Finely wrought tales, but the characters, no matter how varied, seem clichéd and their pasts contrived.



Twelve elegant but underpowered stories from Hemingway/PEN Award–winner Silber (In the City, 1987, etc.), charting the lives of those who, after misspent youth, settle down for the duration and ponder the changes.

The concept is an intriguing one: What happens to people who live and love dangerously? Do they ever change, or do they continue their wild ways? Silber's people have changed, mostly for the conventional better, but, like exiles, they often look back to that other territory that was once their life. “Lake Natsink,” which first appeared in The New Yorker, shows a woman named Patty, who works at a substance abuse clinic in Manhattan, recalling the years she associated with drug dealers as she prepares to leave the city with her lesbian lover and their adopted mixed-race child for a new life upstate. The reality of their life in the country is detailed in a linked story, “Ordinary”: Patty encounters prejudice but understands that she can't go back, can't even quite remember the city now. Other notable tales describe an artist who marries a much older Englishman in order to get him a green card, then, 20 years later, finds it difficult to leave him (“First Marriage”); a woman, now married and working with innercity children, who is reminded of her time with a rock band when she stays with an old friend in Italy whose teenage son is having problems (“Ragazzi”); the middleaged manager of a video store whose own irresponsible past comes to mind when her pretty clerk takes up with an obviously bad boy (“Comforts”); and, in the most harrowing piece here, a woman who looks back to the night her disturbed stepsister was raped and murdered (“Without Ellie”).

Finely wrought tales, but the characters, no matter how varied, seem clichéd and their pasts contrived.

Pub Date: May 1, 2000

ISBN: 1-889330-42-6

Page Count: 224

Publisher: Sarabande

Review Posted Online: May 20, 2010

Kirkus Reviews Issue: March 15, 2000

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It's being called a novel, but it is more a hybrid: short-stories/essays/confessions about the Vietnam War—the subject that O'Brien reasonably comes back to with every book. Some of these stories/memoirs are very good in their starkness and factualness: the title piece, about what a foot soldier actually has on him (weights included) at any given time, lends a palpability that makes the emotional freight (fear, horror, guilt) correspond superbly. Maybe the most moving piece here is "On The Rainy River," about a draftee's ambivalence about going, and how he decided to go: "I would go to war—I would kill and maybe die—because I was embarrassed not to." But so much else is so structurally coy that real effects are muted and disadvantaged: O'Brien is writing a book more about earnestness than about war, and the peekaboos of this isn't really me but of course it truly is serve no true purpose. They make this an annoyingly arty book, hiding more than not behind Hemingwayesque time-signatures and puerile repetitions about war (and memory and everything else, for that matter) being hell and heaven both. A disappointment.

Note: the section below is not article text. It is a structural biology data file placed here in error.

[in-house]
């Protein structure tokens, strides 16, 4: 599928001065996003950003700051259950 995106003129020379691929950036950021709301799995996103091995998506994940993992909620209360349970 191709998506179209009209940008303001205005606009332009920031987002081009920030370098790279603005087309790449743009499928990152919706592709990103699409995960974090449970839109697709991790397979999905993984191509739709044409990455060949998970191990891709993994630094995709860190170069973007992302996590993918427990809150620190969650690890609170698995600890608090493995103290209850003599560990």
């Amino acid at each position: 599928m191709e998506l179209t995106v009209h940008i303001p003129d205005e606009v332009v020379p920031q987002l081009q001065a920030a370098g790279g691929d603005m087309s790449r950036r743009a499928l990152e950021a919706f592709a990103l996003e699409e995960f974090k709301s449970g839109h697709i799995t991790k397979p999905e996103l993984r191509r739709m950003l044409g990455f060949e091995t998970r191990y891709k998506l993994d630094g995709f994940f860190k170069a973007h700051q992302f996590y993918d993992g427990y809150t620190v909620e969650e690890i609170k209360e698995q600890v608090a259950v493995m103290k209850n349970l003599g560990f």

Pub Date: March 28, 1990

ISBN: 0618706410

Page Count: 256

Publisher: Houghton Mifflin

Review Posted Online: Oct. 2, 2011

Kirkus Reviews Issue: Feb. 15, 1990

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What's most worthy in this hefty, three-part volume of still more Hemingway is that it contains (in its first section) all the stories that appeared together in the 1938 (and now out of print) The Fifth Column and the First Forty-Nine Stories. After this, however, the pieces themselves and the grounds for their inclusion become more shaky. The second section includes stories that have been previously published but that haven't appeared in collections—including two segments (from 1934 and 1936) that later found their way into To Have and Have Not (1937) and the "story-within-a-story" that appeared in the recent The garden of Eden. Part three—frequently of more interest for Flemingway-voyeurs than for its self-evident merits—consists of previously unpublished work, including a lengthy outtake ("The Strange Country") from Islands in the Stream (1970), and two poor-to-middling Michigan stories (actually pieces, again, from an unfinished novel). Moments of interest, but luckiest are those who still have their copies of The First Forty-Nine.

Pub Date: Dec. 2, 1987

ISBN: 0684843323

Page Count: 666

Publisher: Scribner

Review Posted Online: Oct. 7, 2011

Kirkus Reviews Issue: Nov. 15, 1987

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